Venmo – @Lauri-Armstrong-2
Paypal-Palomino@chillypepper.org

THANK YOU for everything we have received. **

https://smile.amazon.com/ch/55-0882407 If you shop at Amazon, please go to this link.

IF YOU WOULD LIKE TO KEEP HELPING US SAVE MORE LIVES, YOU CAN GO TO:

You can go to gofundme

You can go to Paypal

if you would like to help these horses.

->You can donate via check at: (PLEASE NOTE NEW PO BOX #)

Chilly Pepper – Miracle Mustang,

PO Box # 233

Golconda, NV 89414

You can also donate via credit card by calling Palomino at 530-339-1458.

NO MATTER HOW BIG OR HOW SMALL – WE SAVE THEM ALL!

SAVING GD’S CRITTERS – FOUR FEET AT A TIME

Chilly Pepper – Miracle Mustang, WIN Project – Rescue & Rehab

We are now part of the WIN Organization

WIN (WILD HORSES IN NEED) is a 501c3 IRS EIN 55-0882407_

If there are ever funds left over from the cost of the rescue itself, the monies are used to feed, vet, care for and provide shelter and proper fencing for the animals once they are saved.

Donate to Help

Can’t make Boots & Bling? Register now, and you can join us virtually for the silent auction, today from 4-6p!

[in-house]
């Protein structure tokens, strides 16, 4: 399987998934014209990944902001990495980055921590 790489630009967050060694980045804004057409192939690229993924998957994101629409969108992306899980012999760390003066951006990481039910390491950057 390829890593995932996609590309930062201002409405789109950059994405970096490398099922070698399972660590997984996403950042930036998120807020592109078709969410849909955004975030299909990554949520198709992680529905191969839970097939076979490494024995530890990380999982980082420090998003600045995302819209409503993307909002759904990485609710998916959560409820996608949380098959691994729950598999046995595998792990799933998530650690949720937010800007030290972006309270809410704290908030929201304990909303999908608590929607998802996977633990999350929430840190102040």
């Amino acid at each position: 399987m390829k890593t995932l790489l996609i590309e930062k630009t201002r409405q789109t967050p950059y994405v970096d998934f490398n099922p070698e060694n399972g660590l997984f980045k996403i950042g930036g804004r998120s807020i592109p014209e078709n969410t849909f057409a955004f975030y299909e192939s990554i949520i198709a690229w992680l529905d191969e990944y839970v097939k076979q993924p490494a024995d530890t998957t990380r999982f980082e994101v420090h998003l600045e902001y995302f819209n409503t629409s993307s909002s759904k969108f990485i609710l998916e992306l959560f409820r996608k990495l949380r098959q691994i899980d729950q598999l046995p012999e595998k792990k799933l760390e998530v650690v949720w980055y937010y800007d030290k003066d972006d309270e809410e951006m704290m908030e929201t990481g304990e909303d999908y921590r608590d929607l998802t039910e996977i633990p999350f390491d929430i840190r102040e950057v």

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The following is from All About Equine Animal Rescue:

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Boots & Bling is TONIGHT!

SOLD OUT!

Saturday, October 16, 2021

El Dorado County Fairgrounds, Forni Building

Doors open at 4pm

Catered BBQ dinner, no host bar (beer and wine), DJ Music and dancing, and fabulous live, silent, and dessert auctions.

We are grateful we can celebrate together in person this year!

Thank you for your support – We can’t wait to see you all tomorrow!

Due to the Caldor Fire postponement,

we MAY have a small number of tickets available for walk-in guests,

but no guarantees at this point

Boots & Bling Silent Auction!